- ...
^{1} *cecilia.flori@aei.mpg.de*.

- ... complete
^{2} - A set
is said to be complete if all history are
pair-wise disjoint and their logical `or' forms the unit history
.

- ... formalism
^{3} - The acronym `HPO' stands
for `history projection operator' and was the name given by Isham
to his own (non-topos based) approach to consistent-history
quantum theory. This approach is distinguished by the fact that
any history proposition is represented by a projection operator in
a new Hilbert space that is the tensor product of the Hilbert
spaces at the constituent times. In the older approaches, a
history proposition is represented by a sum of products of
projection operators, and this is almost always
*not*itself a projection operator. Thus the HPO formalism is a natural framework with which to realise `temporal quantum logic'..

- ... history
^{4} - The
*unit history*is the history which is always true.

- ... theorem
^{5} -
**Kochen-Specker Theorem**: if the dimension of is greater than 2, then there does not exist any valuation function from the set of all bounded self-adjoint operators of to the reals such that for all and all , the following holds ..

- ... realist
^{6} - By a
`realist' theory we mean one in which the following conditions are
satisfied: (i) propositions form a Boolean algebra; and (ii)
propositions can always be assessed to be either true or false. As
will be delineated in the following, in the topos approach to
quantum theory both of these conditions are relaxed, leading to
what Isham and Döring called a
*neo-realist*theory..

- ... transform
^{7} - Given a commutative von Neumann
algebra V, the Gel'fand transform is a map
(25) (26)

where is the Gel'fand spectrum; is such that ..

- ...
spectrum
^{8} - Given an algebra V, the
*Gel'fand spectrum*, , is the set of all multiplicative, linear functionals, , of norm 1..

- ...
points
^{9} - In a topos
, a `point' (or `global element';
or just `element') of an object
is defined to be a morphism
from the terminal object,
, to
.
.

- ... let
^{10} - We will
denote the set of open subsets of a topological space,
, by
.
.

- ...
subsets
^{11} - Arguably, it is more appropriate to represent
propositions in classical physics with Borel subsets, not just
open ones. However, will not go into this subtlety here.
.

- ... topoi
^{12} - Of course, in the case
of temporal logic, the Hilbert spaces
and
are
isomorphic, and hence so are the associated topoi. However, their
structural roles in the temporal logic are clearly different. In fact,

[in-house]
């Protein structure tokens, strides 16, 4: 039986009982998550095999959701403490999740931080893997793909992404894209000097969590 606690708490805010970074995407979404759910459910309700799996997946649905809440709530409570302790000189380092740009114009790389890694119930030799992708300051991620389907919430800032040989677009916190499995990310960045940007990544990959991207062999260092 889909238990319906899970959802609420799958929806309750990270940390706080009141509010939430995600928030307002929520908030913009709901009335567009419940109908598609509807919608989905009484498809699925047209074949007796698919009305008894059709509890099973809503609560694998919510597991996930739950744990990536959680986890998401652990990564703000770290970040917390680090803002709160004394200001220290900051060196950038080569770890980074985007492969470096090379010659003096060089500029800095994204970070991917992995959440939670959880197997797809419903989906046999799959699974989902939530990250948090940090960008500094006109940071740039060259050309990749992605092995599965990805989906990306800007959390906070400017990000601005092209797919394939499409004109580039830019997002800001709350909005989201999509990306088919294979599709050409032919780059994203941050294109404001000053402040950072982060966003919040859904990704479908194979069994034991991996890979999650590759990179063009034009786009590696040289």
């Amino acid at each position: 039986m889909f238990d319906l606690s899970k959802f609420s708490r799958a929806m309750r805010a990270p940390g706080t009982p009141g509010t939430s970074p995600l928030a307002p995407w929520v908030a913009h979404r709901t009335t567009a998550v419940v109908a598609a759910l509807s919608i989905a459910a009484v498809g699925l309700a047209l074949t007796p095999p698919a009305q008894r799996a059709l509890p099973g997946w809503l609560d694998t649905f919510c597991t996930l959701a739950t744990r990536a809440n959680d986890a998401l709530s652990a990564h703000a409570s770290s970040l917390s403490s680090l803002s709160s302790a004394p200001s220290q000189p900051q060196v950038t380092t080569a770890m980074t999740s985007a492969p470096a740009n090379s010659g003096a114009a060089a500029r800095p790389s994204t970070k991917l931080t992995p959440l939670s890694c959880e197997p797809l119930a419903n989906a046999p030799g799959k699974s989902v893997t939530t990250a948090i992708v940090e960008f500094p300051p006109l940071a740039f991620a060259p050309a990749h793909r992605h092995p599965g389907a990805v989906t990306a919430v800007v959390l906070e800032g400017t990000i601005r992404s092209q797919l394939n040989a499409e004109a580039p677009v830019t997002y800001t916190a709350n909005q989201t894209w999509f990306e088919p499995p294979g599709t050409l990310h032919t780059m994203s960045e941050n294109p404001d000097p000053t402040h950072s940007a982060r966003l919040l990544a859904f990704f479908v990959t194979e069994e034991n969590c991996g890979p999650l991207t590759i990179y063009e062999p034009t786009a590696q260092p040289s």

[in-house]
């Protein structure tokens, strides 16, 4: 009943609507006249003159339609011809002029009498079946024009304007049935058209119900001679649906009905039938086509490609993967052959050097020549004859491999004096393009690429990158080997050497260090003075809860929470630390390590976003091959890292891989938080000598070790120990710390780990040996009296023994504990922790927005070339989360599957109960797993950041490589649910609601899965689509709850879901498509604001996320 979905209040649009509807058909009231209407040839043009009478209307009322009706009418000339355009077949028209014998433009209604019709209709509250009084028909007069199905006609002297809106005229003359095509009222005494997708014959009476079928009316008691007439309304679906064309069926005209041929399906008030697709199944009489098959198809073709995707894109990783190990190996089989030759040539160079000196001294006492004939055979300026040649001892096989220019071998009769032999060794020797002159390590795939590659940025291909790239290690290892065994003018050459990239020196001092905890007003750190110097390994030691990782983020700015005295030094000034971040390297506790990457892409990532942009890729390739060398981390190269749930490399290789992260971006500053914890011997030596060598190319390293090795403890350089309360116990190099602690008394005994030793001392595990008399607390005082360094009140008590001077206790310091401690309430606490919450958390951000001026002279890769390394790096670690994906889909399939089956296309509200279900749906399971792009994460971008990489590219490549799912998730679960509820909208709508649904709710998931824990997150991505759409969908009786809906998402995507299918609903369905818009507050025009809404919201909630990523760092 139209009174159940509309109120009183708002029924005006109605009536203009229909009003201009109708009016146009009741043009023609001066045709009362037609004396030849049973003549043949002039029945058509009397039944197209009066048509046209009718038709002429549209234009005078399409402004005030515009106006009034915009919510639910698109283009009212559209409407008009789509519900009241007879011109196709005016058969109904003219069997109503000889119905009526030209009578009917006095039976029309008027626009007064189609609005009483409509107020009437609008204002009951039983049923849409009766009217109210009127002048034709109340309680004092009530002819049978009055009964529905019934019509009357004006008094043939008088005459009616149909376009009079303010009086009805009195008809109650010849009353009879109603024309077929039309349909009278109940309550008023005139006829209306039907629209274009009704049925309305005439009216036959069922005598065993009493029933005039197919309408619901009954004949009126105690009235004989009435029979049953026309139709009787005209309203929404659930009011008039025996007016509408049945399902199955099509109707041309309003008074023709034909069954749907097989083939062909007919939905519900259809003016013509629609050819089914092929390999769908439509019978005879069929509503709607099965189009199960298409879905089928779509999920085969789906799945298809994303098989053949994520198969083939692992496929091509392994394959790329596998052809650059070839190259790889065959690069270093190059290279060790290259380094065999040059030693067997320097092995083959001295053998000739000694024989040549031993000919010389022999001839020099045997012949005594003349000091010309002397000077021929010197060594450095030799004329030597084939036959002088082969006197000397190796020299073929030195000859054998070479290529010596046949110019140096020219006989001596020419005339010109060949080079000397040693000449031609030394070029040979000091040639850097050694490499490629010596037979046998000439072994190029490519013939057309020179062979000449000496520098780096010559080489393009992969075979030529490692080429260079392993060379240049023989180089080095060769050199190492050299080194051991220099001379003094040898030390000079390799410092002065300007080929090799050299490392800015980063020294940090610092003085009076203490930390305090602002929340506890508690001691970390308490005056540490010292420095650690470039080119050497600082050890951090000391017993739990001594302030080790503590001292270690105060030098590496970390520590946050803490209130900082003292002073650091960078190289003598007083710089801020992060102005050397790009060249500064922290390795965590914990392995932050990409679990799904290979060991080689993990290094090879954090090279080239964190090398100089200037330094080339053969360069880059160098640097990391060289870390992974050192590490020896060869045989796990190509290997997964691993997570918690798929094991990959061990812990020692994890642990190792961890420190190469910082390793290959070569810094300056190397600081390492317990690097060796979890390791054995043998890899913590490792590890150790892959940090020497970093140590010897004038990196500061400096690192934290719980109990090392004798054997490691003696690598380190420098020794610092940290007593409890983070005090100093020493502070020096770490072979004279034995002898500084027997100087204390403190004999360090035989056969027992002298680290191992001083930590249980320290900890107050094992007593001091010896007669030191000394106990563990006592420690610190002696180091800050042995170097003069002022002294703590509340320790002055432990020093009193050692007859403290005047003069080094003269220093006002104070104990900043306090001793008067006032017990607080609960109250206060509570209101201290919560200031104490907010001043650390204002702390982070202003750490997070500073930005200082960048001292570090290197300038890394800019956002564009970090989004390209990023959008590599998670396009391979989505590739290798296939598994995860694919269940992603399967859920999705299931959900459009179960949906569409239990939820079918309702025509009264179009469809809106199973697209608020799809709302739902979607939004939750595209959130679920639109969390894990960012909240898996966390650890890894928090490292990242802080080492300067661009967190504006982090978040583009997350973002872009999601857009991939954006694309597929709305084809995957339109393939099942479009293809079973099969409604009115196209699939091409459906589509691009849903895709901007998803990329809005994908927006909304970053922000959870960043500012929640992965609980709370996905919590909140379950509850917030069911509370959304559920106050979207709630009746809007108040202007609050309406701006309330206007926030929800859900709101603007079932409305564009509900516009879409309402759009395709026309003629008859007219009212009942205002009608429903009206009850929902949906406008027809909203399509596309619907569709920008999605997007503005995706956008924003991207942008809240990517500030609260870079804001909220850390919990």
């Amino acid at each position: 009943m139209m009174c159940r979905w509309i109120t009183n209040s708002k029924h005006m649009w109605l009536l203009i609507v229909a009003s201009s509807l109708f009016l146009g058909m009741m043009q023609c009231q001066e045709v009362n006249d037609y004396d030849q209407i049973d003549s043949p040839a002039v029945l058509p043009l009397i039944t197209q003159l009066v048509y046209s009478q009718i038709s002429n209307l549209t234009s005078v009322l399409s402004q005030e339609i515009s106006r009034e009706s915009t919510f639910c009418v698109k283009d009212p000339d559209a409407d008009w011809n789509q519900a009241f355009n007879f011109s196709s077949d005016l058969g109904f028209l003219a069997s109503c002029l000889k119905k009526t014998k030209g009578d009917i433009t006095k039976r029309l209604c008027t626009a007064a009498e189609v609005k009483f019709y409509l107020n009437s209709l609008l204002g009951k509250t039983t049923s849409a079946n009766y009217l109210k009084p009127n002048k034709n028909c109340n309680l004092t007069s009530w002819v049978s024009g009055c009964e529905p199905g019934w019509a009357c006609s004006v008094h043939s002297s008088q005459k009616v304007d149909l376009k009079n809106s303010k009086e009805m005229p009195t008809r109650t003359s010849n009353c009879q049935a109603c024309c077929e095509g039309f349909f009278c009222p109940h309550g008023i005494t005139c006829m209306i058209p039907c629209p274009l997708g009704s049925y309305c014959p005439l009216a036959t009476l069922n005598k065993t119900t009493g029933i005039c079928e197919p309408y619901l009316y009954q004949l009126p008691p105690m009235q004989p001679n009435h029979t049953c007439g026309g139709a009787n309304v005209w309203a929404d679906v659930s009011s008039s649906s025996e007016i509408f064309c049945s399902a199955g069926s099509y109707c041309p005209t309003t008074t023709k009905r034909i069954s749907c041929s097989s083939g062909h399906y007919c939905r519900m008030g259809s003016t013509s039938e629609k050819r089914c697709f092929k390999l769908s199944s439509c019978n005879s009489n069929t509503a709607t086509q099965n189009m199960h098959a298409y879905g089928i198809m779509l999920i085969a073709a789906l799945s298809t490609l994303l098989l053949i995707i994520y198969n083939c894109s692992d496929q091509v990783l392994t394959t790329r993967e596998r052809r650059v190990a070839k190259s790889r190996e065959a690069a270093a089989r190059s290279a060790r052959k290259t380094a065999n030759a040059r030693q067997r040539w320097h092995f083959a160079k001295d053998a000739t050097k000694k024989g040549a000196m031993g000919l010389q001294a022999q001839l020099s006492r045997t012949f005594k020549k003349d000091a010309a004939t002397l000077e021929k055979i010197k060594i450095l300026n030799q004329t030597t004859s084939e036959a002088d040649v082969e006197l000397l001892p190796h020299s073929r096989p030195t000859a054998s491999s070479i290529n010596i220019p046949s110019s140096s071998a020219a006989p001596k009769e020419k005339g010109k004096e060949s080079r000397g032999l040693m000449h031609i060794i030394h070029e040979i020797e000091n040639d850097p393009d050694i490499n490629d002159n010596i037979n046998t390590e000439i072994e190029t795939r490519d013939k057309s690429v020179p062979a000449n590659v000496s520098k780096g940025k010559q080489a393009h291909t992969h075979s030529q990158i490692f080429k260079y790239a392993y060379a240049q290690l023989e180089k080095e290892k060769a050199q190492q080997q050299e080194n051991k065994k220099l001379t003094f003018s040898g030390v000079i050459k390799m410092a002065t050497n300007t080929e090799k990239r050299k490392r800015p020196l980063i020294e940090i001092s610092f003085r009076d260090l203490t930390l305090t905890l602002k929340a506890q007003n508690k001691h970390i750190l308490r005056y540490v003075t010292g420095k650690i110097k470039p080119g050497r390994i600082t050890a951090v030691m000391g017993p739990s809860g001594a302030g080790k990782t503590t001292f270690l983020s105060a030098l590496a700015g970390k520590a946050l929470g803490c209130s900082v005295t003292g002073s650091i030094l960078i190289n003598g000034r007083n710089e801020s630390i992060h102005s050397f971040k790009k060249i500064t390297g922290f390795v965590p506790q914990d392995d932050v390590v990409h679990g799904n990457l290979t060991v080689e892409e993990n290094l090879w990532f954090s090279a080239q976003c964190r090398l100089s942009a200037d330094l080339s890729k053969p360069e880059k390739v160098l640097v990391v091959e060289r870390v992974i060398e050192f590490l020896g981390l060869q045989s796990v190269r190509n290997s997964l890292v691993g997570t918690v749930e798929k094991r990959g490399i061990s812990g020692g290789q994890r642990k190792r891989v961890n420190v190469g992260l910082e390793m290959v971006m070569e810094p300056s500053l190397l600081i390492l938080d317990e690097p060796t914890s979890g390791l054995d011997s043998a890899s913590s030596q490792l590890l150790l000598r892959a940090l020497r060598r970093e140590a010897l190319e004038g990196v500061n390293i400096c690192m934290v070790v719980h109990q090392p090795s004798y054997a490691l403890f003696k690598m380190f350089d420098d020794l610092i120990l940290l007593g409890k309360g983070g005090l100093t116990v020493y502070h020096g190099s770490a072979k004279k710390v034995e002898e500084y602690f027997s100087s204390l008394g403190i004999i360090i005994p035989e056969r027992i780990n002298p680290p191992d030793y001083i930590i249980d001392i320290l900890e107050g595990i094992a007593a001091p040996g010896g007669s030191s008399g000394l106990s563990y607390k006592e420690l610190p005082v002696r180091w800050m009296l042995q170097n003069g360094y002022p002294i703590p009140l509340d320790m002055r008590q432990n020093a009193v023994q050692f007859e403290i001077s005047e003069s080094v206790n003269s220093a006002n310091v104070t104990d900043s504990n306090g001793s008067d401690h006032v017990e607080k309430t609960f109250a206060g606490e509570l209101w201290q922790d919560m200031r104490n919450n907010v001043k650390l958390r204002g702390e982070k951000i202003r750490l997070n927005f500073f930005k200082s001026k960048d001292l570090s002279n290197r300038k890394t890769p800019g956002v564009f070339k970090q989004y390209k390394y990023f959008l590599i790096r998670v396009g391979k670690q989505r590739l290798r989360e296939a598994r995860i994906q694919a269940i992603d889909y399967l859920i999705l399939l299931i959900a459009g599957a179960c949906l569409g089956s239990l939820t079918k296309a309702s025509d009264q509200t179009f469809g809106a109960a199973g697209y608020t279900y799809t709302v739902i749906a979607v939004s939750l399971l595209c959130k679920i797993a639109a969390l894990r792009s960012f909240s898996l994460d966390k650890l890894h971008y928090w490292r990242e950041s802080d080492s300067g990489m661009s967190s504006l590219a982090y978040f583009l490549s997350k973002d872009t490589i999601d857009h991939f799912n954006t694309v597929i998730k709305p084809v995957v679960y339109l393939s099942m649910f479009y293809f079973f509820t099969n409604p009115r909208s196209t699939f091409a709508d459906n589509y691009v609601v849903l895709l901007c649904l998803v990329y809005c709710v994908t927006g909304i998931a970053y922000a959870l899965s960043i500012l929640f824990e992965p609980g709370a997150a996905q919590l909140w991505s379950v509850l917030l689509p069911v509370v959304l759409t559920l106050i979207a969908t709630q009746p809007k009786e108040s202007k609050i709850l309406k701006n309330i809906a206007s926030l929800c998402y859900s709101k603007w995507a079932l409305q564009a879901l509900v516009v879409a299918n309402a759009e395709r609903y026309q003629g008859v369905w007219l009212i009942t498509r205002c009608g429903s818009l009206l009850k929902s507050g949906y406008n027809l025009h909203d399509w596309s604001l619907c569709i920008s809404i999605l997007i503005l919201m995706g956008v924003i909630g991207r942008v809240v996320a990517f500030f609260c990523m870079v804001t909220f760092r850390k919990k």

in
the closely related situation of composite systems it will
generally be the case that
and
are
**not**isomorphic. Therefore, in the following, we will not exploit this particular isomorphism..

- ...
topoi
^{13} - We are here exploiting the trivial fact that, for
any pair of categories
, we have
.
.

- ... that
^{14} - Since there is no
state-vector reduction the existence of an operation
between truth values ,
that satisfies equation (100) is plausible. In fact,
unlike the normal logical connective `
', the meaning of the
temporal connective `
' implies that the propositions it
connects do not `interfere' with each other since they are
asserted at different times: it is thus a sensible first guess to
assume that their truth values are independent.
The distinction between the temporal connective ` ' and the logical connective ` ' is discussed in details in various papers by Stachow and Mittelstaedt [33] ,[32], [29], [30]. In these papers they analyse quantum logic using the ideas of game theory. In particular they define logical connectives in terms of sequences of subsequent moves of possible attacks and defenses. They also introduce the concept of `commensurability property' which essentially defines the possibility of quantities being measured at the same time or not. The definition of

**logical connectives**involves both possible attacks and defenses as well as the satisfaction of the commensurability property since logical connective relate propositions which refer to the same time. On the other hand, the definition of**sequential connectives**does not need the introduction of the commensurability properties since sequential connectives refer to propositions defined at different times, and thus can always be evaluated together. The commensurability property introduced by Stachow and Mittelstaedt can be seen as the game theory analogue of the commutation relation between operators in quantum theory. We note that the same type of analysis can be applied as a justification of Isham's choice of the tensor product as temporal connective in the HPO theory..

- ....
^{15} - This is correct since the projectors which appear on the
right hand side of the equation are pair-wise orthogonal, thus the
`or',
, can be replaced by the summation operation
of
projector operators.
.